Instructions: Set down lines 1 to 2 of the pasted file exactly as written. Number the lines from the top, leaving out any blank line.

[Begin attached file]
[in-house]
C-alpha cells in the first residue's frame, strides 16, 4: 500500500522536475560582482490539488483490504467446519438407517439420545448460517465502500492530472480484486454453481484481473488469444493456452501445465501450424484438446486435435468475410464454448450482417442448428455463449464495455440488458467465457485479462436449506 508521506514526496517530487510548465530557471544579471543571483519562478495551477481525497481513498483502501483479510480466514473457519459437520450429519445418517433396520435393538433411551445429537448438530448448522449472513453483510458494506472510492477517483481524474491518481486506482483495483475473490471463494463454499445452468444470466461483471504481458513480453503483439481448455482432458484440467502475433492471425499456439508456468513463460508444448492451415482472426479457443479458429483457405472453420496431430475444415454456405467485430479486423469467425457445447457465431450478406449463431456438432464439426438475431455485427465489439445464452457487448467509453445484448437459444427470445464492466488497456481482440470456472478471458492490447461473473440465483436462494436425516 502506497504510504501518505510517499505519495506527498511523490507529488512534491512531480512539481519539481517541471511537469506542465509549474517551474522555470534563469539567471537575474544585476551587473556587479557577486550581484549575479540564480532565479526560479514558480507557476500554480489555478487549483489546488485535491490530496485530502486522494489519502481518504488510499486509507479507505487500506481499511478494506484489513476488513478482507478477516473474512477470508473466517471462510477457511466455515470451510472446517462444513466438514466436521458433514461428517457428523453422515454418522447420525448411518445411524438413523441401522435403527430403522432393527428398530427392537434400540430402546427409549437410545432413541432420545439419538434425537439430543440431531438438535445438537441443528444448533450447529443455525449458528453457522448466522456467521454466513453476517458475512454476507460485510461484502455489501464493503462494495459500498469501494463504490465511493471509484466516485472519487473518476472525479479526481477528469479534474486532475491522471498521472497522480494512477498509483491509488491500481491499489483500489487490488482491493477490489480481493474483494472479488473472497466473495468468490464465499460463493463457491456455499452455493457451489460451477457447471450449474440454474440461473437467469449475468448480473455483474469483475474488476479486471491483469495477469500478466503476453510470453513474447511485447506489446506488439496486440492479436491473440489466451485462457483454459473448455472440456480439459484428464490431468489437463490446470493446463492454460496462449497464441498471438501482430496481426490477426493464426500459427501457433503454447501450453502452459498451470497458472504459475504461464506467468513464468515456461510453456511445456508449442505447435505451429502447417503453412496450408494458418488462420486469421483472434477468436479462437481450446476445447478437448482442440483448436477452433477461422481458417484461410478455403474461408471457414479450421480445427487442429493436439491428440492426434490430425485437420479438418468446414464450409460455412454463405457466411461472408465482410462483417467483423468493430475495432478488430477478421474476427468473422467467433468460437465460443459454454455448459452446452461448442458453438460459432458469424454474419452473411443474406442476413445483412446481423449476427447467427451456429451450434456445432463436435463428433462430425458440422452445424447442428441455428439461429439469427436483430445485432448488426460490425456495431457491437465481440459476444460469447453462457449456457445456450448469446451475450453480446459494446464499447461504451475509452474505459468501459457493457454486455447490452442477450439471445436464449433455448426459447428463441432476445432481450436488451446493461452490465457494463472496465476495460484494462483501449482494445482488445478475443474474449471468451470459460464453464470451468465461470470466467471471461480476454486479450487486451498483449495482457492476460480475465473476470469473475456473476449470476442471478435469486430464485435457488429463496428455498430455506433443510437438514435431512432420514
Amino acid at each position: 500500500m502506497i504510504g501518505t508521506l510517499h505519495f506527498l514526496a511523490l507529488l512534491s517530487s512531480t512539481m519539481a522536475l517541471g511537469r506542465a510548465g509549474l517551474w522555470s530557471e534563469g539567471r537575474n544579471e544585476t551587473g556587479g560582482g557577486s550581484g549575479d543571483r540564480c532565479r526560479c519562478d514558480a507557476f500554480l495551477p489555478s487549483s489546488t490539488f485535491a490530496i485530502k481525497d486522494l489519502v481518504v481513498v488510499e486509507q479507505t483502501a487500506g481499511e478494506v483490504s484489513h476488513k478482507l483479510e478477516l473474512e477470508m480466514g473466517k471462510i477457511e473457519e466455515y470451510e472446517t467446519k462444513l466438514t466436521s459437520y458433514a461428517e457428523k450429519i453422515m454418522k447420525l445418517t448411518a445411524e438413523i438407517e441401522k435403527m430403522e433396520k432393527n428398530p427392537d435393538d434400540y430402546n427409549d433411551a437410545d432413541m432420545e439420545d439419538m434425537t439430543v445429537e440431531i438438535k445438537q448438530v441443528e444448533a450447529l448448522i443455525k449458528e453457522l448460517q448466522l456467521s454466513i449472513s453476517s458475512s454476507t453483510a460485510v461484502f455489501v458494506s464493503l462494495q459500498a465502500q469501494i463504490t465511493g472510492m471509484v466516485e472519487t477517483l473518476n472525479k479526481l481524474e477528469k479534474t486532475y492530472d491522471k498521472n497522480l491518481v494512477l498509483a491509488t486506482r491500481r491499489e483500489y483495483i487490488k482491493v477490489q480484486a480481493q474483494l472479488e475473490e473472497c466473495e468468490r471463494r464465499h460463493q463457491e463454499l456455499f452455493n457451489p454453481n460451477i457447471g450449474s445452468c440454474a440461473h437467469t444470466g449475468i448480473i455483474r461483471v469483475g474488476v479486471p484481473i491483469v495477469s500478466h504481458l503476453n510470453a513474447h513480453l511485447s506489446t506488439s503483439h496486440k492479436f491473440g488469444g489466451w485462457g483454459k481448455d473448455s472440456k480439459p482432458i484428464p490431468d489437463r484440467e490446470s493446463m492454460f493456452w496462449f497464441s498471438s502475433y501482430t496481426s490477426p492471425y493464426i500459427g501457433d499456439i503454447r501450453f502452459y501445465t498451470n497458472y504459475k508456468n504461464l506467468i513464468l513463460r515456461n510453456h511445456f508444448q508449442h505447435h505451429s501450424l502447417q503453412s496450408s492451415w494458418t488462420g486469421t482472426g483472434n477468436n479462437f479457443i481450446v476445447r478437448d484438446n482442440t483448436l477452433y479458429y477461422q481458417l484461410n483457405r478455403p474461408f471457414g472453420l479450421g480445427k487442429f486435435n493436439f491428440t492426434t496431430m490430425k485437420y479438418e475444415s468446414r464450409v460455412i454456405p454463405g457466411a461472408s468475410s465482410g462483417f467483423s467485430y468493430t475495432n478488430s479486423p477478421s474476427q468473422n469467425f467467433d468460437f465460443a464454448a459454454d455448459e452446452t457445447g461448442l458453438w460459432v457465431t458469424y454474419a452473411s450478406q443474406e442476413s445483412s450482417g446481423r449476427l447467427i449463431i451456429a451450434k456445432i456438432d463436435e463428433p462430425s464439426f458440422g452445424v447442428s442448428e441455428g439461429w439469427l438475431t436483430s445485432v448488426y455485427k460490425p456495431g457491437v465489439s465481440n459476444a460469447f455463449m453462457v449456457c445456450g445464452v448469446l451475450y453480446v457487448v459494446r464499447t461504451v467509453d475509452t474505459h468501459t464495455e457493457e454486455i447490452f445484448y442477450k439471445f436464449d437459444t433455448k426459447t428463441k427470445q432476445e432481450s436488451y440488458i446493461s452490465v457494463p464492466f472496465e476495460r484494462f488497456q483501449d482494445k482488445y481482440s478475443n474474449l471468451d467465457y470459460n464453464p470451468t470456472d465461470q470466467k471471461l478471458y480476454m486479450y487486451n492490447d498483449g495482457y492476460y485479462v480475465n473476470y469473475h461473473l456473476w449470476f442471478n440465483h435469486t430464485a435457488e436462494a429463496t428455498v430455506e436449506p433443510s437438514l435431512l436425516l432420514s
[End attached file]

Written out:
[in-house]
C-alpha cells in the first residue's frame, strides 16, 4: 500500500522536475560582482490539488483490504467446519438407517439420545448460517465502500492530472480484486454453481484481473488469444493456452501445465501450424484438446486435435468475410464454448450482417442448428455463449464495455440488458467465457485479462436449506 508521506514526496517530487510548465530557471544579471543571483519562478495551477481525497481513498483502501483479510480466514473457519459437520450429519445418517433396520435393538433411551445429537448438530448448522449472513453483510458494506472510492477517483481524474491518481486506482483495483475473490471463494463454499445452468444470466461483471504481458513480453503483439481448455482432458484440467502475433492471425499456439508456468513463460508444448492451415482472426479457443479458429483457405472453420496431430475444415454456405467485430479486423469467425457445447457465431450478406449463431456438432464439426438475431455485427465489439445464452457487448467509453445484448437459444427470445464492466488497456481482440470456472478471458492490447461473473440465483436462494436425516 502506497504510504501518505510517499505519495506527498511523490507529488512534491512531480512539481519539481517541471511537469506542465509549474517551474522555470534563469539567471537575474544585476551587473556587479557577486550581484549575479540564480532565479526560479514558480507557476500554480489555478487549483489546488485535491490530496485530502486522494489519502481518504488510499486509507479507505487500506481499511478494506484489513476488513478482507478477516473474512477470508473466517471462510477457511466455515470451510472446517462444513466438514466436521458433514461428517457428523453422515454418522447420525448411518445411524438413523441401522435403527430403522432393527428398530427392537434400540430402546427409549437410545432413541432420545439419538434425537439430543440431531438438535445438537441443528444448533450447529443455525449458528453457522448466522456467521454466513453476517458475512454476507460485510461484502455489501464493503462494495459500498469501494463504490465511493471509484466516485472519487473518476472525479479526481477528469479534474486532475491522471498521472497522480494512477498509483491509488491500481491499489483500489487490488482491493477490489480481493474483494472479488473472497466473495468468490464465499460463493463457491456455499452455493457451489460451477457447471450449474440454474440461473437467469449475468448480473455483474469483475474488476479486471491483469495477469500478466503476453510470453513474447511485447506489446506488439496486440492479436491473440489466451485462457483454459473448455472440456480439459484428464490431468489437463490446470493446463492454460496462449497464441498471438501482430496481426490477426493464426500459427501457433503454447501450453502452459498451470497458472504459475504461464506467468513464468515456461510453456511445456508449442505447435505451429502447417503453412496450408494458418488462420486469421483472434477468436479462437481450446476445447478437448482442440483448436477452433477461422481458417484461410478455403474461408471457414479450421480445427487442429493436439491428440492426434490430425485437420479438418468446414464450409460455412454463405457466411461472408465482410462483417467483423468493430475495432478488430477478421474476427468473422467467433468460437465460443459454454455448459452446452461448442458453438460459432458469424454474419452473411443474406442476413445483412446481423449476427447467427451456429451450434456445432463436435463428433462430425458440422452445424447442428441455428439461429439469427436483430445485432448488426460490425456495431457491437465481440459476444460469447453462457449456457445456450448469446451475450453480446459494446464499447461504451475509452474505459468501459457493457454486455447490452442477450439471445436464449433455448426459447428463441432476445432481450436488451446493461452490465457494463472496465476495460484494462483501449482494445482488445478475443474474449471468451470459460464453464470451468465461470470466467471471461480476454486479450487486451498483449495482457492476460480475465473476470469473475456473476449470476442471478435469486430464485435457488429463496428455498430455506433443510437438514435431512432420514